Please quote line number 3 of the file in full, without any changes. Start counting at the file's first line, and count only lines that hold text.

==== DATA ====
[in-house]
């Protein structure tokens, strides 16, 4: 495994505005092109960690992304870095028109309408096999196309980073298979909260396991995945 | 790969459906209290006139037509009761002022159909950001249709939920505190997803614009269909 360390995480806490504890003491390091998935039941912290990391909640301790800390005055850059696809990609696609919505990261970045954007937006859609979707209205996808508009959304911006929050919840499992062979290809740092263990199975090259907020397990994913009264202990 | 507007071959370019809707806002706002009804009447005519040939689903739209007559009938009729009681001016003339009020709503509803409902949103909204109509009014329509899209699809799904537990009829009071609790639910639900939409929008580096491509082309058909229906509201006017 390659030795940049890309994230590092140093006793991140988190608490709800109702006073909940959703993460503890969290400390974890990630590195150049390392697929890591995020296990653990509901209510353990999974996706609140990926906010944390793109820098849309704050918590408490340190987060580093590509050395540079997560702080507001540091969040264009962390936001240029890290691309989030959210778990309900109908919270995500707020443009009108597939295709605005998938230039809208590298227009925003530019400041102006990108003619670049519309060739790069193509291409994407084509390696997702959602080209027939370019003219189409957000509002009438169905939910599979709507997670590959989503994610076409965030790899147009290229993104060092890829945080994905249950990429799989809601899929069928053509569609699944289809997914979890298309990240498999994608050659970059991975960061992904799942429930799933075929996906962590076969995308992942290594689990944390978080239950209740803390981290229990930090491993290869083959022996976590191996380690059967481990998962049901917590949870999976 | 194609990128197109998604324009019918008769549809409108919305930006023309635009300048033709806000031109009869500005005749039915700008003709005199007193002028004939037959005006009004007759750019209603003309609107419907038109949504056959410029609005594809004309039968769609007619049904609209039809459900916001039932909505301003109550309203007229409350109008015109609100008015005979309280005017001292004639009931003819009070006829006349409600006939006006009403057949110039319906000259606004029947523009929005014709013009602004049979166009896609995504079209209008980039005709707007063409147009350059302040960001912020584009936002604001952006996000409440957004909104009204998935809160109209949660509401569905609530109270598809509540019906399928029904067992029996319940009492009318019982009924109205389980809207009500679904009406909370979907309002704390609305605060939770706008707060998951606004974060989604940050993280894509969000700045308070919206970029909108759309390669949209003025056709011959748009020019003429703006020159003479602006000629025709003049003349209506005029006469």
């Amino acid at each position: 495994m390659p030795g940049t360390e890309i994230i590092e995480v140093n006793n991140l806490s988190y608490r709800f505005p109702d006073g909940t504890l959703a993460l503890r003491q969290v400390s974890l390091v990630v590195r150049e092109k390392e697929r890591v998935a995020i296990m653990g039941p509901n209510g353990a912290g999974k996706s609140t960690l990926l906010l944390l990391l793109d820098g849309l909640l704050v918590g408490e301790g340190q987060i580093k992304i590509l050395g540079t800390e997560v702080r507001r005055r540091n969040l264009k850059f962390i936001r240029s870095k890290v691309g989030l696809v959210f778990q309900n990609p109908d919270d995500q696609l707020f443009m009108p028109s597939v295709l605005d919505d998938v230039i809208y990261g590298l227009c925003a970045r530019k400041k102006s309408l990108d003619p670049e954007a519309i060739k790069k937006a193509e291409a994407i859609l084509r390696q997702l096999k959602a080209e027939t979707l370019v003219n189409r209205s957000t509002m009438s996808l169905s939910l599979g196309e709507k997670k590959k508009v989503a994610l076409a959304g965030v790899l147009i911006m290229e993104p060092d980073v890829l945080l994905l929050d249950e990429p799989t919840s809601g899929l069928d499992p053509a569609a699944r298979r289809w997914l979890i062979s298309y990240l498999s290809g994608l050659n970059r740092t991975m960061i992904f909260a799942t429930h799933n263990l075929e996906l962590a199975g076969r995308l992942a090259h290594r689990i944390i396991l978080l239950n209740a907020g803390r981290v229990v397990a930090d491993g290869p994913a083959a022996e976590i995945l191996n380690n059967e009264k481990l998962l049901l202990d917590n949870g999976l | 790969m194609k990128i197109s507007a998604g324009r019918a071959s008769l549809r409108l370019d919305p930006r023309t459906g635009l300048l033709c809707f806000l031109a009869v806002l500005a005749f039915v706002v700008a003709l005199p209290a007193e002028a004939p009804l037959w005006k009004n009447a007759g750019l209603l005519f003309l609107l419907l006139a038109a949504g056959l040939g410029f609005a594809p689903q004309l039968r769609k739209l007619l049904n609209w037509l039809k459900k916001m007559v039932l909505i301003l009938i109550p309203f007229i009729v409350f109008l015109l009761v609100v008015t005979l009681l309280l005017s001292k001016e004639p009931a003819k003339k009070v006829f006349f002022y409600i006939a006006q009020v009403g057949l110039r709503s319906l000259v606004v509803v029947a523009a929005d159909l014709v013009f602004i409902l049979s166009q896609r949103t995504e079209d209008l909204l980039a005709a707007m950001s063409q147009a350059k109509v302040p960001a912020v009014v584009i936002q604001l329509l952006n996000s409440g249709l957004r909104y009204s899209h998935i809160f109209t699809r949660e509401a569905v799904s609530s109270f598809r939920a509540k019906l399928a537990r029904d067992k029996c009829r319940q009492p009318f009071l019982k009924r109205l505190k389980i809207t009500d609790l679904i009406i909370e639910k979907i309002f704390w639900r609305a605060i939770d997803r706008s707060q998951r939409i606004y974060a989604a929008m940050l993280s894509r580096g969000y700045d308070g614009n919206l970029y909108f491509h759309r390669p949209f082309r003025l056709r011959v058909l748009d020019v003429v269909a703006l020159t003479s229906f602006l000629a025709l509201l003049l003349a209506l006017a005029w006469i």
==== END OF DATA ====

């Amino acid at each position: 495994m390659p030795g940049t360390e890309i994230i590092e995480v140093n006793n991140l806490s988190y608490r709800f505005p109702d006073g909940t504890l959703a993460l503890r003491q969290v400390s974890l390091v990630v590195r150049e092109k390392e697929r890591v998935a995020i296990m653990g039941p509901n209510g353990a912290g999974k996706s609140t960690l990926l906010l944390l990391l793109d820098g849309l909640l704050v918590g408490e301790g340190q987060i580093k992304i590509l050395g540079t800390e997560v702080r507001r005055r540091n969040l264009k850059f962390i936001r240029s870095k890290v691309g989030l696809v959210f778990q309900n990609p109908d919270d995500q696609l707020f443009m009108p028109s597939v295709l605005d919505d998938v230039i809208y990261g590298l227009c925003a970045r530019k400041k102006s309408l990108d003619p670049e954007a519309i060739k790069k937006a193509e291409a994407i859609l084509r390696q997702l096999k959602a080209e027939t979707l370019v003219n189409r209205s957000t509002m009438s996808l169905s939910l599979g196309e709507k997670k590959k508009v989503a994610l076409a959304g965030v790899l147009i911006m290229e993104p060092d980073v890829l945080l994905l929050d249950e990429p799989t919840s809601g899929l069928d499992p053509a569609a699944r298979r289809w997914l979890i062979s298309y990240l498999s290809g994608l050659n970059r740092t991975m960061i992904f909260a799942t429930h799933n263990l075929e996906l962590a199975g076969r995308l992942a090259h290594r689990i944390i396991l978080l239950n209740a907020g803390r981290v229990v397990a930090d491993g290869p994913a083959a022996e976590i995945l191996n380690n059967e009264k481990l998962l049901l202990d917590n949870g999976l | 790969m194609k990128i197109s507007a998604g324009r019918a071959s008769l549809r409108l370019d919305p930006r023309t459906g635009l300048l033709c809707f806000l031109a009869v806002l500005a005749f039915v706002v700008a003709l005199p209290a007193e002028a004939p009804l037959w005006k009004n009447a007759g750019l209603l005519f003309l609107l419907l006139a038109a949504g056959l040939g410029f609005a594809p689903q004309l039968r769609k739209l007619l049904n609209w037509l039809k459900k916001m007559v039932l909505i301003l009938i109550p309203f007229i009729v409350f109008l015109l009761v609100v008015t005979l009681l309280l005017s001292k001016e004639p009931a003819k003339k009070v006829f006349f002022y409600i006939a006006q009020v009403g057949l110039r709503s319906l000259v606004v509803v029947a523009a929005d159909l014709v013009f602004i409902l049979s166009q896609r949103t995504e079209d209008l909204l980039a005709a707007m950001s063409q147009a350059k109509v302040p960001a912020v009014v584009i936002q604001l329509l952006n996000s409440g249709l957004r909104y009204s899209h998935i809160f109209t699809r949660e509401a569905v799904s609530s109270f598809r939920a509540k019906l399928a537990r029904d067992k029996c009829r319940q009492p009318f009071l019982k009924r109205l505190k389980i809207t009500d609790l679904i009406i909370e639910k979907i309002f704390w639900r609305a605060i939770d997803r706008s707060q998951r939409i606004y974060a989604a929008m940050l993280s894509r580096g969000y700045d308070g614009n919206l970029y909108f491509h759309r390669p949209f082309r003025l056709r011959v058909l748009d020019v003429v269909a703006l020159t003479s229906f602006l000629a025709l509201l003049l003349a209506l006017a005029w006469i």